Nervous habits also identified as body focused repetitive behaviors (BFRBs) are behaviors that occur repeatedly across situations and consist of undesired repetitive, manipulative, problematic and or destructive behaviors directed toward the body such as hand-to-head (e.g., hair pulling, hair twirling), hand-to-mouth (e.g., nail biting, thumb sucking), hand-to-body (e.g., skin picking, skin scratching), and oral behaviors (e.g., teeth grinding, mouth biting) and are often seen to play a role in emotion regulation and can arise during periods of heightened tension (Miltenberger,2005 ; Roberts, O’Connor, Bélanger, 2013; Woods & Miltenberger, 1995). The Diagnostic and Statistical Manual of Mental Disorders, fifth edition, does identify body focused repetitive behaviors under Other Specified Obsessive Compulsive and Related Disorders as a behavior that can cause stress and impairment in areas of functioning however does not meet the full diagnostic criteria of specific obsessive compulsive and related disorders (American Psychiatric Association 2013, pp. 263-264). Roberts et al. (2013) states, “research into BFRBs has been limited in comparison to research into other psychiatric conditions”. One example given by Roberts et al. (2013) referred to the Psychlit database which between the 1975 and 2000 contained 2489 articles pertaining to bipolar disorder, 309 articles pertaining to trichotillomania and only fourteen pertaining to BFRBs. Robert et al. (2013) acknowledges there is a growing interest in BFRBs with hair pulling and skin picking receiving the most research attention (2013). The prevalence rate of BFRBs is hard to determine without more research and understanding.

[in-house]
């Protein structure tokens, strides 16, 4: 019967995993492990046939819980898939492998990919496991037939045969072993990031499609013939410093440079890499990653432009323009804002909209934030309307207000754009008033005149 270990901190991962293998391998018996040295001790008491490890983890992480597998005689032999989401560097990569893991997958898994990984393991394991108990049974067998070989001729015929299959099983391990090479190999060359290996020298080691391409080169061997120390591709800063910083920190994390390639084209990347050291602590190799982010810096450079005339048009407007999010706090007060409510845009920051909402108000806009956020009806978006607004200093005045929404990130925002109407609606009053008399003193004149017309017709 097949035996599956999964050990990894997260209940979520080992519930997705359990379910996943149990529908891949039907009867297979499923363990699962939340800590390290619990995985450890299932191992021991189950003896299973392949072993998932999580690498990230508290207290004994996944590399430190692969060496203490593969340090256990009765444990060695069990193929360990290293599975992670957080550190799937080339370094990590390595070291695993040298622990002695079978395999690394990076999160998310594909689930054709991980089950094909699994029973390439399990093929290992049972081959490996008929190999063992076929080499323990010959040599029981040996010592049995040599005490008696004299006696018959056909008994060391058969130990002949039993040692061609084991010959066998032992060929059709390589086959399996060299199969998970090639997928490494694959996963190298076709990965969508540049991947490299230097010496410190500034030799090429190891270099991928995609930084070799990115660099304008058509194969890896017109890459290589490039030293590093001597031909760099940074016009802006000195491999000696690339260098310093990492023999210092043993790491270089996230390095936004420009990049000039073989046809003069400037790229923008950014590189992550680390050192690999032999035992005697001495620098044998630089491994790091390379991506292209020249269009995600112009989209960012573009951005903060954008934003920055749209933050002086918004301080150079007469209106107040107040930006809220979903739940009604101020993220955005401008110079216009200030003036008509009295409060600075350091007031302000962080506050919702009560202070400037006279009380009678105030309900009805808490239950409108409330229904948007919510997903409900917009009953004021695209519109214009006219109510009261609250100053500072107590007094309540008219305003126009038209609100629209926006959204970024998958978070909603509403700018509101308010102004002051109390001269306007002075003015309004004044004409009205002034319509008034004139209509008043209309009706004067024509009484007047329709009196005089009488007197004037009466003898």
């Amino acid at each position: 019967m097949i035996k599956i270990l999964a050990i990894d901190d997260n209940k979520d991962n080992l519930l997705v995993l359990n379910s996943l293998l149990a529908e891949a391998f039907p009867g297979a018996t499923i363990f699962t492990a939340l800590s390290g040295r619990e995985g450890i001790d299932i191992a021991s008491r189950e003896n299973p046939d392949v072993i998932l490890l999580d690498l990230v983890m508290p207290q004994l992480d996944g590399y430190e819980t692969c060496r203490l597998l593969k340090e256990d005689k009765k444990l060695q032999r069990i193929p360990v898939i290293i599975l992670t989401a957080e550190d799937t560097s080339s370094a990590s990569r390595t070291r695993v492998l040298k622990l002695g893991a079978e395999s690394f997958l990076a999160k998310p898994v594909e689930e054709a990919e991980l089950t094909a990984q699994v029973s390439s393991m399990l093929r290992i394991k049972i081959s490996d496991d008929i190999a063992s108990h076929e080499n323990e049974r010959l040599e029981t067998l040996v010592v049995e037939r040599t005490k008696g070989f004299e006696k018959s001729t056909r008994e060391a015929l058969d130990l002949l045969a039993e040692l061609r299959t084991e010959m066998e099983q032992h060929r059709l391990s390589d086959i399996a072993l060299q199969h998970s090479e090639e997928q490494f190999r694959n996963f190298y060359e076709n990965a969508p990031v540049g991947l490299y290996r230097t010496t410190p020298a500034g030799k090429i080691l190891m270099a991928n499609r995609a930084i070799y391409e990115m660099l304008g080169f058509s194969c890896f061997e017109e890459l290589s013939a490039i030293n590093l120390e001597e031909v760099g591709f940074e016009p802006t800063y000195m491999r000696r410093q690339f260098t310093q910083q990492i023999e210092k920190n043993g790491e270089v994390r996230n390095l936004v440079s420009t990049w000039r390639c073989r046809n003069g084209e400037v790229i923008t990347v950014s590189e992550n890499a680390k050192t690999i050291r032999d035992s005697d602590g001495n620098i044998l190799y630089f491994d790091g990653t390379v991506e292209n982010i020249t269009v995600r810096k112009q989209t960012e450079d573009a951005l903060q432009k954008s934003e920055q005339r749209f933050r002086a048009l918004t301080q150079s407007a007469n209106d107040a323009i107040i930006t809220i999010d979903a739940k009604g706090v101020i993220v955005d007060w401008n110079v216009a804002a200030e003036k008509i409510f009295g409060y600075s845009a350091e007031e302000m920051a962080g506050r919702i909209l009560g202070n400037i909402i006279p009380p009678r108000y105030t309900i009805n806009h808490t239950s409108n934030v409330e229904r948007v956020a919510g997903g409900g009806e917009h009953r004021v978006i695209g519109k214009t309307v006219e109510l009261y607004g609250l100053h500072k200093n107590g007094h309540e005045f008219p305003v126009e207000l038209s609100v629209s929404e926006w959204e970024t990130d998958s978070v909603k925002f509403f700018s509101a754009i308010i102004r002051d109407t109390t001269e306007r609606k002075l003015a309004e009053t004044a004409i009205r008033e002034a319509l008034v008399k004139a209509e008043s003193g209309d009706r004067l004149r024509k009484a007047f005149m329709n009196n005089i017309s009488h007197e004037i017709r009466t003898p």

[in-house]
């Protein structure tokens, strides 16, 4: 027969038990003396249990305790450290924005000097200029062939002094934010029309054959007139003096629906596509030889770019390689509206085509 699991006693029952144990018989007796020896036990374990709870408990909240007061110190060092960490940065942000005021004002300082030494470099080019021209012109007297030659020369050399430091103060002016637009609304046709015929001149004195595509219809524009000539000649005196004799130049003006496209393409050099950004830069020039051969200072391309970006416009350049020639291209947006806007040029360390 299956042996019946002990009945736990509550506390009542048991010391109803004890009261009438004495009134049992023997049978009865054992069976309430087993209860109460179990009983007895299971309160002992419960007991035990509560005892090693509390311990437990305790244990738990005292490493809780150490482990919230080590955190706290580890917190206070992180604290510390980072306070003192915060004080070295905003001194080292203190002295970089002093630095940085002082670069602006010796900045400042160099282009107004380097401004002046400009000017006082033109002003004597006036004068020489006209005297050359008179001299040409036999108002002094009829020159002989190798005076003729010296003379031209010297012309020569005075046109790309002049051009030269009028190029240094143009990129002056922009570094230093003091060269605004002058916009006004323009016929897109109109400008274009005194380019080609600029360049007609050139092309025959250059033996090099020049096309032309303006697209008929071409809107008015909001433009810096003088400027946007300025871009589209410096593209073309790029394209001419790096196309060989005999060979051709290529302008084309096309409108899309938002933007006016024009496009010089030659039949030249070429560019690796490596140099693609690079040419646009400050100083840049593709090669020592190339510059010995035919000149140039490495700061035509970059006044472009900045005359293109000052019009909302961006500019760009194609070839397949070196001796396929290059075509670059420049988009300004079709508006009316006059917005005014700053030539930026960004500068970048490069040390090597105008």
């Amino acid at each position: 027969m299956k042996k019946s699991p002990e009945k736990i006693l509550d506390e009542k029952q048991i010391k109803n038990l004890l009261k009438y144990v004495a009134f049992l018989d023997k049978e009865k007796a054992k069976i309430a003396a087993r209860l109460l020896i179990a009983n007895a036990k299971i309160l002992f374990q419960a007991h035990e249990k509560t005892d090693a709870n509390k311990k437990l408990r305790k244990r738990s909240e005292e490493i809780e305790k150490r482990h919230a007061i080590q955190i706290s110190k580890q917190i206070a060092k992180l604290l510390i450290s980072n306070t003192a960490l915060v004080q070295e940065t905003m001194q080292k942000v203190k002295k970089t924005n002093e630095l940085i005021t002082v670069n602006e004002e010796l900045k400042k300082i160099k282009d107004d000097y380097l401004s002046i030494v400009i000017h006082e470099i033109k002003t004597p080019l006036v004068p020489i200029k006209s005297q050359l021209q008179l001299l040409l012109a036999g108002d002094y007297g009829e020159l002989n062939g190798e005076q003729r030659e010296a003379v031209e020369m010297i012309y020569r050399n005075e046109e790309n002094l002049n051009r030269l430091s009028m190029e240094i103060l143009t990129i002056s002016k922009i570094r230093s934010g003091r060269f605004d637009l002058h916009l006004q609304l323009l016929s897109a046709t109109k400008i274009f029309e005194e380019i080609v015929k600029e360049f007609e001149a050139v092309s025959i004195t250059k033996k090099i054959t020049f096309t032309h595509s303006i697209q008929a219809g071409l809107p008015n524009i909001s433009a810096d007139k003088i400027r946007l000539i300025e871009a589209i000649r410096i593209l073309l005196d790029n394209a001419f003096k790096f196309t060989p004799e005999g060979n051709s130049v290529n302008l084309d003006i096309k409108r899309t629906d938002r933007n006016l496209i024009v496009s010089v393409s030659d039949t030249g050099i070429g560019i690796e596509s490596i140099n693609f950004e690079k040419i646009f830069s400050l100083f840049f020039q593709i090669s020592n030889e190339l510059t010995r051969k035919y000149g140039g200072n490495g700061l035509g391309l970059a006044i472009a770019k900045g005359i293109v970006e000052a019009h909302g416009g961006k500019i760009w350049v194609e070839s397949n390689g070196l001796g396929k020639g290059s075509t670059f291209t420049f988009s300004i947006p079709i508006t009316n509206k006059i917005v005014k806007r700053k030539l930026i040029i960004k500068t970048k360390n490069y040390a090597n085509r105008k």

Habit reversal therapy, developed by Nathan Azrin and Gregory Nunn in 1973 , is used to treat nervous habits, tics and stuttering and consists of nine major techniques or components; Awareness training which includes: response description, response detection, early warning and situation awareness, followed by applying a competing response (alternative inconspicuous behavior), habit control motivation is introduce which includes: habit inconvenience review, social support procedure, public display and the final component is generalization which is to employ the competing response in relevant situations (Miltenberger,2005; Woods & Miltenberger, 1995). Simplified habit reversal (SHR), a modified version of habit reversal therapy, has proven to be as effective by utilizing awareness training components, competing response and social support (Flessner et al. 2005; Miltenberger 2005). This intervention will utilize the simplified habit reversal (SHR) therapy. (try to find understandable stats)
This intervention was a personal intervention conducted on myself. I am a 39-year-old Caucasian married mother of two currently enrolled in the Advanced Standing Master Social Work Program at Florida International University.
The target behavior that negatively...